Hearing Loss Overview

Hearing Loss Overview

The human ear is capable of hearing sound from 0 dBhL (faintest sound perceivable by a normal adult) to about 140 dBhL (the noise of a jet engine within 250 yards). Hearing impairment can be classified as follows:

  • Normal (0 to 20 dBhL) 
  • Mild (cannot hear below 40 dBhL) 
  • Moderate (cannot hear below 60 dBhL)
  • Moderately severe (cannot hear below 75 dBhL)
  • Severe (cannot hear below 75 – 90 dBhL)
  • Profound (cannot hear 90+ dBhL)

Hearing disability can be congenital (from birth) or acquired (through a loud work environment). It can be managed through mechanical hearing devices or surgical interventions.

While a hearing disability is looked upon as a social stigma, it must be discussed and acted upon. Because, many times, acquired hearing disabilities can get worse with time. As hearing abilities get worse, people start experiencing problems with everyday life, like driving in the traffic, daily communication, etc. This can cause depression, frustration and other emotional problems. Hence, timely intervention in hearing impairment is very important.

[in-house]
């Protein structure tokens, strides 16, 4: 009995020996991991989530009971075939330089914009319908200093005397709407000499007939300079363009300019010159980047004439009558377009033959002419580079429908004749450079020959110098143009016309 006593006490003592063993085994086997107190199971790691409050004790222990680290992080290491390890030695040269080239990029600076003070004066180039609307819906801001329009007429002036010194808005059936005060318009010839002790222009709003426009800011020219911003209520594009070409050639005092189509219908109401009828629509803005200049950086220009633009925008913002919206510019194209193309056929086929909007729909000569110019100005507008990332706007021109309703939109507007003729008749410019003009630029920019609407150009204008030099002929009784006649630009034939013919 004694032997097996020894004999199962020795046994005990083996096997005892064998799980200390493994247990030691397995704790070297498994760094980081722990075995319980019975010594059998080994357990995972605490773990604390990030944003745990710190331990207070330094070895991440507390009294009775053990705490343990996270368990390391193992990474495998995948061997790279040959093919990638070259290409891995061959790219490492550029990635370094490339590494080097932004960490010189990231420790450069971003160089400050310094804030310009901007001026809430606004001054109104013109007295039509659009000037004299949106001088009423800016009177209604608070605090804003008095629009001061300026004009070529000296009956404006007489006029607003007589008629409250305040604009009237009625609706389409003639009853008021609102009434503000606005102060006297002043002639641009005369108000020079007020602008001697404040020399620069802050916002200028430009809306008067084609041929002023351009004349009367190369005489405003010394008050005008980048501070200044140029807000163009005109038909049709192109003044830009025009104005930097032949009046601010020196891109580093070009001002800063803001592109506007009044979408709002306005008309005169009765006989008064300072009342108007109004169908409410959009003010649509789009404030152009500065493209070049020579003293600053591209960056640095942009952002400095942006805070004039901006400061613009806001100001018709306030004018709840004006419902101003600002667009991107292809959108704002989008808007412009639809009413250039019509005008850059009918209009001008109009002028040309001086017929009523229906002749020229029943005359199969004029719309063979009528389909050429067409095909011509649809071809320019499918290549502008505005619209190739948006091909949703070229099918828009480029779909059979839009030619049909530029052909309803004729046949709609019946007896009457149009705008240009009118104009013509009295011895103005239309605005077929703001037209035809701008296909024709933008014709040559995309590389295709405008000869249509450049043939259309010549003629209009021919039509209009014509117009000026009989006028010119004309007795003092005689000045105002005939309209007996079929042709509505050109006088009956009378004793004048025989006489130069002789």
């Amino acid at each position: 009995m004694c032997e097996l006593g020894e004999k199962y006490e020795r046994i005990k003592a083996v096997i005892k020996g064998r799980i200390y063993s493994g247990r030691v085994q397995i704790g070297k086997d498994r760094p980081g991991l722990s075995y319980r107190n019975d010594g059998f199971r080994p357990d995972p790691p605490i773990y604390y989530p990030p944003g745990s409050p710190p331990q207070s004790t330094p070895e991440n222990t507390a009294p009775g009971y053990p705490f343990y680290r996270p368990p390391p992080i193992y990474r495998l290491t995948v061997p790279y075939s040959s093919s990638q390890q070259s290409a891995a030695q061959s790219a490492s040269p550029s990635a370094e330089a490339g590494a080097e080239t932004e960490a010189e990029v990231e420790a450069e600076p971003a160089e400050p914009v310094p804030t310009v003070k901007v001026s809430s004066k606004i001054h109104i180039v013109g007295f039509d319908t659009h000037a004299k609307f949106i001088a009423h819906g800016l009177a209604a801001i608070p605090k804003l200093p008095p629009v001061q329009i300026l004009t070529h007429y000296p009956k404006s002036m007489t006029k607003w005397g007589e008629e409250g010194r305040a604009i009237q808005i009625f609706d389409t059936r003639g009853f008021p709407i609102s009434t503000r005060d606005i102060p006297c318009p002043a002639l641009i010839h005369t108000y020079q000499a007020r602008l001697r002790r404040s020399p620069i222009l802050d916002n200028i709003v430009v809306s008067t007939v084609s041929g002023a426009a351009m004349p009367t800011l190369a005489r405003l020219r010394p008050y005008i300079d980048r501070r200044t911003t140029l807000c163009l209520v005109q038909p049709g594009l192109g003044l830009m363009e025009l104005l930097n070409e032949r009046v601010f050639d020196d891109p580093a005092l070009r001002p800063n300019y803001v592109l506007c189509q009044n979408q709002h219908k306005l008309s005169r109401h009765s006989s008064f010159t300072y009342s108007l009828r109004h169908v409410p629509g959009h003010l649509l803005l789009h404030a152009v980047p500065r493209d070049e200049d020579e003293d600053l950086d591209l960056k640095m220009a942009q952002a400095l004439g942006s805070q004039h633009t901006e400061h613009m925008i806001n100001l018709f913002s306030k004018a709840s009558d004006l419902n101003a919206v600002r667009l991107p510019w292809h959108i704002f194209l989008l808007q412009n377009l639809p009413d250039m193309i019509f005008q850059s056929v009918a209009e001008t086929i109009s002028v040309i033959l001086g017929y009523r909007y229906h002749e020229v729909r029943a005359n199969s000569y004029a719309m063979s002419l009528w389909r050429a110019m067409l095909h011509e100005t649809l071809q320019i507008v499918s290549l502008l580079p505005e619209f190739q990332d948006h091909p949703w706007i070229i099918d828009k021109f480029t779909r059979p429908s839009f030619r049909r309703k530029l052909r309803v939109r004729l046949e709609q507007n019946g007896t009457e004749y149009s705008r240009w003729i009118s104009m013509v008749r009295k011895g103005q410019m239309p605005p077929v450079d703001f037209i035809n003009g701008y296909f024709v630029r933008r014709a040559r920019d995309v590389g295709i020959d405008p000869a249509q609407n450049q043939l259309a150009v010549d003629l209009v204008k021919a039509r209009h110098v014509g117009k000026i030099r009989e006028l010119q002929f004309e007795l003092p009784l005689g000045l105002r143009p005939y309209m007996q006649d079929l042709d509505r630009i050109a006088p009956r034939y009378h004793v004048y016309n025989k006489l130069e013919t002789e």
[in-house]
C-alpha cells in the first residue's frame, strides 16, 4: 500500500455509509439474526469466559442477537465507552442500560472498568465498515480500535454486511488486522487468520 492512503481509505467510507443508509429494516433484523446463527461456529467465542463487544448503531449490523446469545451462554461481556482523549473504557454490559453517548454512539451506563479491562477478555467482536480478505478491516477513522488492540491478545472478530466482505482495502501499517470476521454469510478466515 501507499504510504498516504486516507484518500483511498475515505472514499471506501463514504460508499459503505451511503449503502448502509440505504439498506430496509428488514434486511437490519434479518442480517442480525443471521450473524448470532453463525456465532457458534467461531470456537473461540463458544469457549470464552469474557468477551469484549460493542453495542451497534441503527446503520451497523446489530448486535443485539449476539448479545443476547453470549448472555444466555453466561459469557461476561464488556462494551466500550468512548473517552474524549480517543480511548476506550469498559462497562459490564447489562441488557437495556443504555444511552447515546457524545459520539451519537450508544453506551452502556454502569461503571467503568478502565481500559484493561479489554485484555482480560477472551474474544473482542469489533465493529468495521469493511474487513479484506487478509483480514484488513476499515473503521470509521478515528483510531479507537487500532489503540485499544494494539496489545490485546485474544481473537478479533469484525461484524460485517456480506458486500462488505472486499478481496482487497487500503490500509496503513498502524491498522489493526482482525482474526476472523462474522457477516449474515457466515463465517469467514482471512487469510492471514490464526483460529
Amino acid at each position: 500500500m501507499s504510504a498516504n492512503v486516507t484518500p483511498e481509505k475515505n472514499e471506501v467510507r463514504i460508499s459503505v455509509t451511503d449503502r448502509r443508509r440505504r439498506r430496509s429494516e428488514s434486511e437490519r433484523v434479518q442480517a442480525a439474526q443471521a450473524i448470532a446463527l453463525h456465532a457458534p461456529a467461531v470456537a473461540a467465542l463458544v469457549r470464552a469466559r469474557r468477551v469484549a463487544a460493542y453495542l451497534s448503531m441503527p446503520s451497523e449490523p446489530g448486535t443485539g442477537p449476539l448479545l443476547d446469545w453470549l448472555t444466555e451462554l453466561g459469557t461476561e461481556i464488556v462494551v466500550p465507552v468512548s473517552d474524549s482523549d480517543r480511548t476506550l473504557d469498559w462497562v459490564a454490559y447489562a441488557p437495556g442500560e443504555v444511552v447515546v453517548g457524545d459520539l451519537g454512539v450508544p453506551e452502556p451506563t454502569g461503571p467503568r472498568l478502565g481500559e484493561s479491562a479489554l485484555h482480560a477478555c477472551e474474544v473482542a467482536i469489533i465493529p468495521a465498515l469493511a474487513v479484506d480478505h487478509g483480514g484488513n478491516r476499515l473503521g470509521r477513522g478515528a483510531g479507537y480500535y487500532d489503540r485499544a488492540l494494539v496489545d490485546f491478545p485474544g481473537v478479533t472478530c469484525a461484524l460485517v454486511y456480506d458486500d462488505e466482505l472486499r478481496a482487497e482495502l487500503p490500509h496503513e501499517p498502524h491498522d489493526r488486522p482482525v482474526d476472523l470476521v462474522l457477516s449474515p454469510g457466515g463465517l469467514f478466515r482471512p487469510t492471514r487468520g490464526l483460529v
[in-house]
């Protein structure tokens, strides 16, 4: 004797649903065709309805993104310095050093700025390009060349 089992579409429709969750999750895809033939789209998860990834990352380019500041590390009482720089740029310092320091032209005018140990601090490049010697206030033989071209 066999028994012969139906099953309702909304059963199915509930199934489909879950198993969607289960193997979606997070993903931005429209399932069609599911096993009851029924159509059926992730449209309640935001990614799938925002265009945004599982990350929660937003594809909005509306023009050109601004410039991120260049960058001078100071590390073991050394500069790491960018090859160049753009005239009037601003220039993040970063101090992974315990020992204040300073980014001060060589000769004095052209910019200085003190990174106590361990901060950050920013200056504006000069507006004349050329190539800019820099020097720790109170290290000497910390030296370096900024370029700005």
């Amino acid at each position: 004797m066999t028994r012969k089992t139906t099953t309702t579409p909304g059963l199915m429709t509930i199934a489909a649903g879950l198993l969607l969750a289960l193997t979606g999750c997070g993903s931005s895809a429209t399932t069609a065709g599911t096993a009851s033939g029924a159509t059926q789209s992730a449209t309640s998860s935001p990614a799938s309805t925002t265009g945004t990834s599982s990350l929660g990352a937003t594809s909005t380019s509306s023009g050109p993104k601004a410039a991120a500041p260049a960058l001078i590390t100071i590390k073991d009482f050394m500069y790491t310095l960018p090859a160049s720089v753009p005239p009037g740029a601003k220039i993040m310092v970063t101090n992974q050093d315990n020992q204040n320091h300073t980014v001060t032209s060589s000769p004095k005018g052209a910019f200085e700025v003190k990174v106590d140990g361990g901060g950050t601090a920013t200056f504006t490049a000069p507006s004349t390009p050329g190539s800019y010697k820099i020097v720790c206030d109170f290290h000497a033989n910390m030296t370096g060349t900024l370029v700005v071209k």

Hearing loss can have a heavy impact on our lifestyle because we rely on our hearing abilities for our day-to-day tasks. A consult an ENT & Audiologist to rule out the cause of hearing loss. If your hearing loss is due to a problem in outer or middle ear it is medically treated either with medicine or surgery. If the problem is in the inner ear along with medicine you should use hearing aids so that your condition does not get worse. Using good-quality hearing aids will help you listen better and take good care of your hearing health. This will prevent your mild hearing loss from getting converted into moderate, severe, or profound hearing loss.

While choosing or shortlisting hearing aids, remember that not all hearing aids deal with the type of hearing loss you might be suffering from at the moment. Hearing aids offer multiple features, and you should compare them while selecting a hearing aid. Talk to an Audiologist and learn about your condition before you start looking for hearing aids. Random selection, in this case, is not going to help you.